Bats are carriers of diseases, especially rabies


By definition, a carrier is a person or animal that carries a disease without being sick. Bats are not designated rabies carriers. They contract and die from rabies much like humans, cats, and dogs do. The odds that a person will die of a bat-borne disease are usually far less than those of being killed by a dog, a bee sting, or of food poisoning at a church picnic.

A grounded bat should never be handled because it may bite in self-defence.

Bat droppings are a dangerous source of lung diseases like tuberculosis


There is no evidence to suggest that bats, or their droppings, called "guano", transmit tuberculosis to man.

A usually mild lung disease, Histoplasmosis, is caused by inhaling spores of the fungus Histoplasma capsulatum, living in moist bird or bat guano, mostly found in caves.

Bats are dirty and ridden with lice, ticks and fleas


Bats need to keep themselves extremely clean to fly and therefore groom themselves daily. They host no more parasites than other animals, and parasites that do afflict bats are very specialized and rarely pose problems to humans.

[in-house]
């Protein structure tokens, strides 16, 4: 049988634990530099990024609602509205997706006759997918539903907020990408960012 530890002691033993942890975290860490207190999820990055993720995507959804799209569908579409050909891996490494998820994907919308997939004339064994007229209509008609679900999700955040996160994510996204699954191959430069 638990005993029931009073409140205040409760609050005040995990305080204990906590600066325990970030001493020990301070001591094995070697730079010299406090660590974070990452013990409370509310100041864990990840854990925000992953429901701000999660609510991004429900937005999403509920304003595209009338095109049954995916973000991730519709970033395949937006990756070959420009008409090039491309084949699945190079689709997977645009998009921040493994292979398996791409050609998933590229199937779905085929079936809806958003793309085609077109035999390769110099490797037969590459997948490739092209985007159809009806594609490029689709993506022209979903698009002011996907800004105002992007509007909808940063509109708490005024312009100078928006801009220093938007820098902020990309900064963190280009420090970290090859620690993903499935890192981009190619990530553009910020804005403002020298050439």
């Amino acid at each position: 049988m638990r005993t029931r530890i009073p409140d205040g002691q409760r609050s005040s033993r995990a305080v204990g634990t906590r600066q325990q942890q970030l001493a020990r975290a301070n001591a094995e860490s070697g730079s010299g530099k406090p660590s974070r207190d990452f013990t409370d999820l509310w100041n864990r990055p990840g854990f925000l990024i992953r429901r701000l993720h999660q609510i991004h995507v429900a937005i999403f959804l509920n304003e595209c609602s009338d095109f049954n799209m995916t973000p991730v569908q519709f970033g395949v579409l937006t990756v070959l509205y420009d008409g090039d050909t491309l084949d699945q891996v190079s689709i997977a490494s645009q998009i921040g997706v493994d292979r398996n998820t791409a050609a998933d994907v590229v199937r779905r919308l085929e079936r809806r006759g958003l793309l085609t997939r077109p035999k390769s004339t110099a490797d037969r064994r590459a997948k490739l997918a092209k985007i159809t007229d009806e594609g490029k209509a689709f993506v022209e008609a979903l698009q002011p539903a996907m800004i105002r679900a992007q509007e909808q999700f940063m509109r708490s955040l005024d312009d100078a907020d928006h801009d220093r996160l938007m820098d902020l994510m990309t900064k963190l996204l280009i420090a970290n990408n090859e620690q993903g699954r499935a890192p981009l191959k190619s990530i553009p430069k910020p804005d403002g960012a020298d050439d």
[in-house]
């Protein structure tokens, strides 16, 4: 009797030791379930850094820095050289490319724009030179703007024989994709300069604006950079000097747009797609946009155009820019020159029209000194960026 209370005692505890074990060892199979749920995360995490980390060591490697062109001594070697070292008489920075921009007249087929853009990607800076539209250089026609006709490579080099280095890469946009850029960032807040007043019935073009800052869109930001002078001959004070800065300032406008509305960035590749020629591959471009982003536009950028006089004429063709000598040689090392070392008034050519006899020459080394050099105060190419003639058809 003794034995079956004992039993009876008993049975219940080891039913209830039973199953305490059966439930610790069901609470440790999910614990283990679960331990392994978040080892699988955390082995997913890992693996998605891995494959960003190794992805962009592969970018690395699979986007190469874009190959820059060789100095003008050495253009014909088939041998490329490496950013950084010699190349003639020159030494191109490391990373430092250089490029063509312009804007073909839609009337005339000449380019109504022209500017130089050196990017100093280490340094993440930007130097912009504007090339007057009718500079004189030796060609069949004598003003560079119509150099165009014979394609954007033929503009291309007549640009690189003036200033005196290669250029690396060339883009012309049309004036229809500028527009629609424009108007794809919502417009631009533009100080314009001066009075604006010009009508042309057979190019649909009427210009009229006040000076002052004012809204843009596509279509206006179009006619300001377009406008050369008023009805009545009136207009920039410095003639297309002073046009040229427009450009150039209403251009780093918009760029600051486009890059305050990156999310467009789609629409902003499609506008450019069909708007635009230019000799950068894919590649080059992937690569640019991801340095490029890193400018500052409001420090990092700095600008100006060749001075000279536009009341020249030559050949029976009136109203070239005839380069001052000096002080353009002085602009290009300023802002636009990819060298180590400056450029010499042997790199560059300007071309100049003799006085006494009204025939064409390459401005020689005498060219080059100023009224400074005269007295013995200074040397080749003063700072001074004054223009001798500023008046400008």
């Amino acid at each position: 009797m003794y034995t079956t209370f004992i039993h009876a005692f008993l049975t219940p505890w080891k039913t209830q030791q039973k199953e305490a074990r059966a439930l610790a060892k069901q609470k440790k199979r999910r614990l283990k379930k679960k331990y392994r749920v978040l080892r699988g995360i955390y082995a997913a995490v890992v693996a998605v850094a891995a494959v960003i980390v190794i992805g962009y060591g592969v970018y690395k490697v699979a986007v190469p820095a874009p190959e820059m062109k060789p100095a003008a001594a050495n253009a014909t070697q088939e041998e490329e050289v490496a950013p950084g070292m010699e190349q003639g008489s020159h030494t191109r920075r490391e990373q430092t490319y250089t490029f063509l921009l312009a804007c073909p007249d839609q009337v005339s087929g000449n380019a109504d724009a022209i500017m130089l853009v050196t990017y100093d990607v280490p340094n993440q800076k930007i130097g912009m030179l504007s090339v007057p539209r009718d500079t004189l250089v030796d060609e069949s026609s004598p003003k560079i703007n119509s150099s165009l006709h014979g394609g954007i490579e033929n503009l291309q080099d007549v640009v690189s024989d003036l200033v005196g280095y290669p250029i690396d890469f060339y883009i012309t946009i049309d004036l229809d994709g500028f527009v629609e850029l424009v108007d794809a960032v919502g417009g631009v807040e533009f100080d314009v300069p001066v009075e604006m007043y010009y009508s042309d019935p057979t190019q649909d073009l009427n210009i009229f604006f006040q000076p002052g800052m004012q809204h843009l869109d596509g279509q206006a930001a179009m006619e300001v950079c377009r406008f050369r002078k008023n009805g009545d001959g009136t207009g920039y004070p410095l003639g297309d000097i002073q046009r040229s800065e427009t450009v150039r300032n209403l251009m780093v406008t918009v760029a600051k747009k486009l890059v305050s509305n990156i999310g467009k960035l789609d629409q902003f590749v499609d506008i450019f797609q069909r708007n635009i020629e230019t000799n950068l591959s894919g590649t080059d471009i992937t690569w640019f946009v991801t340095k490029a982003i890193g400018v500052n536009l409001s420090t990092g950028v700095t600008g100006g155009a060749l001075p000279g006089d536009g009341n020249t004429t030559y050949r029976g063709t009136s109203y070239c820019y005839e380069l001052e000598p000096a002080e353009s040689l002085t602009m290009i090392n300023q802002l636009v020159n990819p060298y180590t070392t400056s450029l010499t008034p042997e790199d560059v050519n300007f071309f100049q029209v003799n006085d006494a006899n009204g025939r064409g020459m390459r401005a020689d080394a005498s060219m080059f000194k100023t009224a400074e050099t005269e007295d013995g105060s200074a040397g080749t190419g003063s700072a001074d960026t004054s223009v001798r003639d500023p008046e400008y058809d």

The biggest bat in the world has a 2 meter wingspan.


Some of the fruit-eating flying foxes in Central America have wingspans of almost 2m, and weigh up to 1.2kg. The world's smallest mammal, the hog-nosed Bat from Thailand, weighs only 2g.

Bats have no real benefits for people


Worldwide, bats are the major predators of night-flying insects, including mosquitoes and many crop pests.  An individual Mouse-eared Bat from North America can catch up to 600 mosquitoes in an hour!  Closer to home, it has been estimated that the colony of 300,000 bats at De Hoop Cave catch 100 tons of insects a year, including many crop pests, thus providing an important service to farmers in the Bredasdorp area.

Throughout the tropics the seed dispersal and pollination activities of fruit- and nectar-eating bats are vital to the survival of rain forests, with some bats acting as 'keystone' species in the lives of plants crucial to entire ecosystems and some of the world's most economically valuable crop plants such as wild bananas, breadfruit, avocados, dates, figs, peaches and mangoes.

Studies of bats have contributed to the development of navigational aids for the blind, birth control and artificial insemination techniques, vaccine production and drug testing, as well as to a better understanding of low-temperature surgical procedures.

When bats are discovered in a house or office building, they should be exterminated because they are a menace and carry diseases